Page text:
As Mahmoud Ahmadinejad prepares for an address to the UN General Assembly that will likely be incendiary as usual, there is a movement to use a new lever against Iran—the Genocide Convention. In several major publications, Irwin Cotler, a Canadian MP and former Minister of Justice, has led the charge, arguing that recent anti-Semitic rhetoric and calls for the end of Israel constitute incitement of genocide, so the Security Council should refer them to the International Criminal Court and a number of other international bodies. A U.S. Senate resolution currently in committee (S. Res. 574) follows the same line.
Indicting Ahmadinejad for the incitement of genocide would hardly be unjust. His speech at last month's Quds Day observations—some featuring flaming Stars of David—rehashed the conspiracy theories in the Protocols of the Elders of Zion; he told reporters on Monday that Israel is a “minimal disturbance” in history that will be “eliminated.” Ahmadinejad may not explicitly call for a second Holocaust, but comes close enough. Myths and fabrications like those he peddles helped motivate previous atrocities against the Jews.
However, indictment offers neither diplomatic progress for America nor punishment for Iran’s president. The international legal system is hardly an eager defender of Israel, and is extraordinarily slow to act (Charles Taylor was indicted after the Sierra Leone war had ended and sentenced a decade later, Slobodan Milosevic and other Yugoslav indictees died before a verdict could be reached). France and Britain are unlikely to indict as long as there is even a slight chance of success in negotiations; Russia and China are unlikely to indict as long as the sky is blue (or brown-gray in Beijing). The Senate’s bid to use a measure without legal force to send a man beyond their reach to a court they do not recognize is unlikely to spur serious action.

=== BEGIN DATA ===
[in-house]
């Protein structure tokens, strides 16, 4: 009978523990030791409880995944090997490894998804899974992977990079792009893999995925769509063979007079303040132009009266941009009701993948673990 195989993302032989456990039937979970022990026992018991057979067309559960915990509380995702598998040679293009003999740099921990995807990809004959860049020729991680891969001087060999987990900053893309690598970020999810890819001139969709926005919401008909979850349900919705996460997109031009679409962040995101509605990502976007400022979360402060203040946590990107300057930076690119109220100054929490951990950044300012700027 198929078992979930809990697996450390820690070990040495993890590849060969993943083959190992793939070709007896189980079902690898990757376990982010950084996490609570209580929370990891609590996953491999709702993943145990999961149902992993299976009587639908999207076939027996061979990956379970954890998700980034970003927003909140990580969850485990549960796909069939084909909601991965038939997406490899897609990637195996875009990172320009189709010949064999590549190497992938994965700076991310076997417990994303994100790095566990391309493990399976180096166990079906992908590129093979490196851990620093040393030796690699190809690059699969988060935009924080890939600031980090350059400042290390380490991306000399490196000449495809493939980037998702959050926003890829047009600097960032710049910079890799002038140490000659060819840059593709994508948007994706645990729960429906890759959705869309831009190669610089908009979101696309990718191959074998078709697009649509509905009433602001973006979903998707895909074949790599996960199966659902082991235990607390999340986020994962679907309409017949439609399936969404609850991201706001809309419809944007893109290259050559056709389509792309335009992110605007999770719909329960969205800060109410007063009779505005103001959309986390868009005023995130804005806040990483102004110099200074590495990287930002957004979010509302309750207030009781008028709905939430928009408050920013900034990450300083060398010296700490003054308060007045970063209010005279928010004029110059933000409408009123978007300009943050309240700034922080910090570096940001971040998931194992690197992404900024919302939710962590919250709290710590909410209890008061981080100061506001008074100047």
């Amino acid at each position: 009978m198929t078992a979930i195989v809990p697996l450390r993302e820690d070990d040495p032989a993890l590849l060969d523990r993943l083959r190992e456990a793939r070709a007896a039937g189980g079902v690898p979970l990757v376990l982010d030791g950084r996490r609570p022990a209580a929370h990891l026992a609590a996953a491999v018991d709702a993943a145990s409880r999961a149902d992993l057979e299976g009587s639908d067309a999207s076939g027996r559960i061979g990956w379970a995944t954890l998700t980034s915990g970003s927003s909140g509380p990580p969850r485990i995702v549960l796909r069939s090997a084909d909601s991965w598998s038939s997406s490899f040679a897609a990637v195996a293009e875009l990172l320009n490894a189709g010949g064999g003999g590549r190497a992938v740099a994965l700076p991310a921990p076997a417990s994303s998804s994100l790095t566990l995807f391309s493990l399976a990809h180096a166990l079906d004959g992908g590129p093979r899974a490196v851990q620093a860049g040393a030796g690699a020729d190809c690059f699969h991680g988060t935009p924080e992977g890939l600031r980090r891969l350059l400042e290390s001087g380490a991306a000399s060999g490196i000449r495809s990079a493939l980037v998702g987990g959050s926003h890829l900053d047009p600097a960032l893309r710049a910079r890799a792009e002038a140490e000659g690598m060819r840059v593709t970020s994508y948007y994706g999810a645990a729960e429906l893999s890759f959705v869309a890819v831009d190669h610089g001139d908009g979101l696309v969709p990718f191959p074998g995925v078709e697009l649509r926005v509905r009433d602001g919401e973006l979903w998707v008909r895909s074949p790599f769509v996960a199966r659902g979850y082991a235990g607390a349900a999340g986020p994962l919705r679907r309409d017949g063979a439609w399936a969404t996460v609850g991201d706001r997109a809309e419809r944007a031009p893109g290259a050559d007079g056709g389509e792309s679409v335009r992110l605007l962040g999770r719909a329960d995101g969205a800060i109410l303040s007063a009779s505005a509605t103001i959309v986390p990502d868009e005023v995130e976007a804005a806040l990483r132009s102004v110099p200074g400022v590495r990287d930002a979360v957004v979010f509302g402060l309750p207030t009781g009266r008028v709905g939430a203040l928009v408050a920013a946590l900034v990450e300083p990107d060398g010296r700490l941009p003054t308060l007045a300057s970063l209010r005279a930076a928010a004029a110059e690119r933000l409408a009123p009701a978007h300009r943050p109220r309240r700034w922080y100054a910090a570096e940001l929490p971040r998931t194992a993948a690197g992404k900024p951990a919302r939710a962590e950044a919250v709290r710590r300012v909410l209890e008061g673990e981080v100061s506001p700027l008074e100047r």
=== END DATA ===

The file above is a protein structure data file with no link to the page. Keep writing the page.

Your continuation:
Though the resolution enjoys bipartisan support, it could be a foretaste of a troubling partisan possibility. While it is natural to expect liberal internationalist institutions like the Obama administration’s Atrocity Prevention Board to wither or vanish in a neoconservative or realist administration, S. Res. 574 could offer a rhetorical framework for their adaptation to neoconservative ends.